The system’s control engineering had not changed much since erection. Until recently, a Simatic S5 control from Siemens and the fieldbus from Phoenix with decentralized periphery had been in use. The drawings of the elements and the pallet charging are printed out and travel along with the pallet. The data for laser projection are deposited in a transfer register on a virtual server. The arrangement of the elements on the pallet currently still takes place manually. Allocation of pallet numbers and elements is recorded manually on a list.

Step 1: Modernization

As basis for further measures, control engineering had to be upgraded to the state of the art. Modern IT systems can no longer be coupled with outdated technology. But that was not the only reason for upgrading. “It is becoming increasingly more difficult to find experts who are familiar with the product family that the manufacturer, Siemens, has planned to discontinue for many years. Quite apart from the fact that spare parts supply is getting increasingly scarcer,” reports Andreas Schimanski. “That has a significant effect on the availability of the systems.”

In the first step, a modern Simatic S7 replaced the previous control unit. The Profibus system from Siemens replaced the fieldbus system. The switch cabinets and the local  control stations in the plant could be largely retained. Only the control units and the decentralized periphery were replaced. Thanks to the good preparatory work, the Unitechnik team needed to shut down the system for only one week for converting it and for putting it into operation. The change most visible from the outside is a large touchscreen that now hangs on the wall of the curing chamber. Over the monitor, the operators can access the layout of the plant and curing chamber occupation. Removal orders can be initiated and rebookings made. In line with the philosophy of digital change, the data come to the staff exactly where needed. No one has to go to the control station to get information.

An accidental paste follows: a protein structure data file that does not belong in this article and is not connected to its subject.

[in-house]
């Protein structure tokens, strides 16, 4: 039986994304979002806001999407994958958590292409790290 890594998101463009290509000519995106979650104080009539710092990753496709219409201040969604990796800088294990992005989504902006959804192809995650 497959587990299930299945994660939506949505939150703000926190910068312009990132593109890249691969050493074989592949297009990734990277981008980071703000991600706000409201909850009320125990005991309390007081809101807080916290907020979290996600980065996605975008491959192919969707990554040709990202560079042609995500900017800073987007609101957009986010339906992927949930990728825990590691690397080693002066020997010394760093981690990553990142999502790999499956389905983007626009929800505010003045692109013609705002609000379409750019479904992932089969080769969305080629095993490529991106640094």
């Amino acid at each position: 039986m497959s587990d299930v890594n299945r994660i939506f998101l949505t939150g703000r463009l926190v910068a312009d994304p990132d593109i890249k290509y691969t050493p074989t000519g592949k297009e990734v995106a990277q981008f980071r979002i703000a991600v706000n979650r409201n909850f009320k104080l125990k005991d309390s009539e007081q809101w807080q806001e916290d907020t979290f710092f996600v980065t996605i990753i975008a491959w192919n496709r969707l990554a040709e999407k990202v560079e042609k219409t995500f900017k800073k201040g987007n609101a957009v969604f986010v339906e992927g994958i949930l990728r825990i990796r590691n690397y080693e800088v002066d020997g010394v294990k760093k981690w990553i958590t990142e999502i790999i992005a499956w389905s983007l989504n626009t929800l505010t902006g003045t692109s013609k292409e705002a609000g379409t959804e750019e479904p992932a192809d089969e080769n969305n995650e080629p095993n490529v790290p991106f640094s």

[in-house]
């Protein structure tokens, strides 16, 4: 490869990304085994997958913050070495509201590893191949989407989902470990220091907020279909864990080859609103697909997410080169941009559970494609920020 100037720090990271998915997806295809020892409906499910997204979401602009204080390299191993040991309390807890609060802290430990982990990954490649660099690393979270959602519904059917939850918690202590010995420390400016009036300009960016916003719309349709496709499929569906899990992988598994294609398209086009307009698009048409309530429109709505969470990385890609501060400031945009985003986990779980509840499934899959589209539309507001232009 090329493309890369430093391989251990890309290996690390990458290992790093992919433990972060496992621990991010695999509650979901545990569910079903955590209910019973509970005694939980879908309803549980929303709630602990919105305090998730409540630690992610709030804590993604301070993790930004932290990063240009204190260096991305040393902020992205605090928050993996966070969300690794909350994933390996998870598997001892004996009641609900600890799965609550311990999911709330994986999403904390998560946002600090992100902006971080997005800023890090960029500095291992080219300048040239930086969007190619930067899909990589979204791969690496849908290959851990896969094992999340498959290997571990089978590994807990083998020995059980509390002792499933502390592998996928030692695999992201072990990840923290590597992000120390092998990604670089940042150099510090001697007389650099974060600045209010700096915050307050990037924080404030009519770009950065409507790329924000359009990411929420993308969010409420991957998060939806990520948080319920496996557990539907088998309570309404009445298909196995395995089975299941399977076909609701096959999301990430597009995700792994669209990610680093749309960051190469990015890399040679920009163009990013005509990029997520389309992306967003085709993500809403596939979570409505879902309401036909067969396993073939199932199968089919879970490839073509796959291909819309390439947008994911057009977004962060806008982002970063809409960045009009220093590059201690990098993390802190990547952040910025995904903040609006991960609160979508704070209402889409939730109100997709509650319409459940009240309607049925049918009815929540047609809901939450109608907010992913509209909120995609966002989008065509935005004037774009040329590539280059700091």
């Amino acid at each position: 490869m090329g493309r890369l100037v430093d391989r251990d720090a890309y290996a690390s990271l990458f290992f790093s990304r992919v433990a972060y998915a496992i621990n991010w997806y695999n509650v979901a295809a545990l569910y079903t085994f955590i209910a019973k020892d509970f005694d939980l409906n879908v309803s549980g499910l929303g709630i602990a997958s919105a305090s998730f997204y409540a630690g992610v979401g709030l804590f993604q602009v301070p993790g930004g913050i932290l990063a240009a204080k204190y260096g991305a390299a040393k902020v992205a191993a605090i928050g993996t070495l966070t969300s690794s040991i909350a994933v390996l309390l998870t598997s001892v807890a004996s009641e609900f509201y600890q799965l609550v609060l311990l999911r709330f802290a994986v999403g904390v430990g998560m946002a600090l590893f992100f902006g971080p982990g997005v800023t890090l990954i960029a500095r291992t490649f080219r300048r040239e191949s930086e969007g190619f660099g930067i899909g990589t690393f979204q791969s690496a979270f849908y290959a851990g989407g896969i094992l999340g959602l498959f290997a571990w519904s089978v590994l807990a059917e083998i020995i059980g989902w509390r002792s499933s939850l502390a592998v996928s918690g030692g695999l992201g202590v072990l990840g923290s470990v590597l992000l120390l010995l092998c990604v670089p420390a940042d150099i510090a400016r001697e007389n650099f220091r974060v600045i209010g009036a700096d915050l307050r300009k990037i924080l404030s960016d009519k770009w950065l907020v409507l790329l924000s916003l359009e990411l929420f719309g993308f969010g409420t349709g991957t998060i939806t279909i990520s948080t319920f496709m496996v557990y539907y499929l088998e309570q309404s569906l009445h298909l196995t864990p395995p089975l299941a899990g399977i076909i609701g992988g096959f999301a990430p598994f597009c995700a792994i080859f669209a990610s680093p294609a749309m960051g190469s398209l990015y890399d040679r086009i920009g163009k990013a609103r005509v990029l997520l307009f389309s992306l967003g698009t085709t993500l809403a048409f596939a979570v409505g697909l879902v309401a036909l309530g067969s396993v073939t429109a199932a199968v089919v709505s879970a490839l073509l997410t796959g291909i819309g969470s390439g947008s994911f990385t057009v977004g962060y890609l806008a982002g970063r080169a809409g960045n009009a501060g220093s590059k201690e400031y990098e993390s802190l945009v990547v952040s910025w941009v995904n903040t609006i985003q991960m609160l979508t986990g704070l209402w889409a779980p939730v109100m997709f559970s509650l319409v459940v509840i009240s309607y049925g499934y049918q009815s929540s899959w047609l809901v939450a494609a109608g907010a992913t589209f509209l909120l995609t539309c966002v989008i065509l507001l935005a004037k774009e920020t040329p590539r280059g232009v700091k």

Step 2: digitization

The next step is already planned. At the beginning of next year, floor slab production will be coupled with the CAD and the ERP system. UniCAM.10 from Unitechnik will be used. As a result, automatic pallet charging, feedback of production data into the ERP and high transparency in production will stand to profit at Otto Quast. But, most of all, the master computer will have many more digital possibilities. In future, large screens will replace paper drawings and display the production parameters visible to everyone in the hall.

Involving the staff

Another aspect is very important to Andreas Schimanski: “Without our staff, the digital journey will go nowhere. We have a fantastic team and a very experienced staff. They themselves must be convinced of the new technology. That works best, when we include them in the process.”

That is also one of the reasons why Otto Quast decided to implement his digital agenda in several steps. “We have well-functioning processes. There is no reason for acting rashly,” adds Schimanski.

Conclusion and outlook

Otto Quast systematically promotes a modernization program for its precasting plant. Retrofit of Filigran floor slab production takes place in two steps. Following replacement of control engineering, the UniCAM.10 master computer is on the agenda. This will enable further digitization of production – toward paperless production. “In Unitechnik we have found a very good partner for implementing our digital agenda,” Andreas Schimanski sums up.

In addition to the measures already taken, there is another project for increasing productivity in the future: such as, partial automation of reinforcement production, and modernization of another carousel system.

Accordingly, a range of modernization measures will take place at Otto Quast in the coming years, which will make Otto Quast a dominant player in the market.

Unitechnik Systems GmbH
Fritz-Kotz-Str. 14
51674 Wiehl/Germany
Wolfgang Cieplik
+49 2261 987-208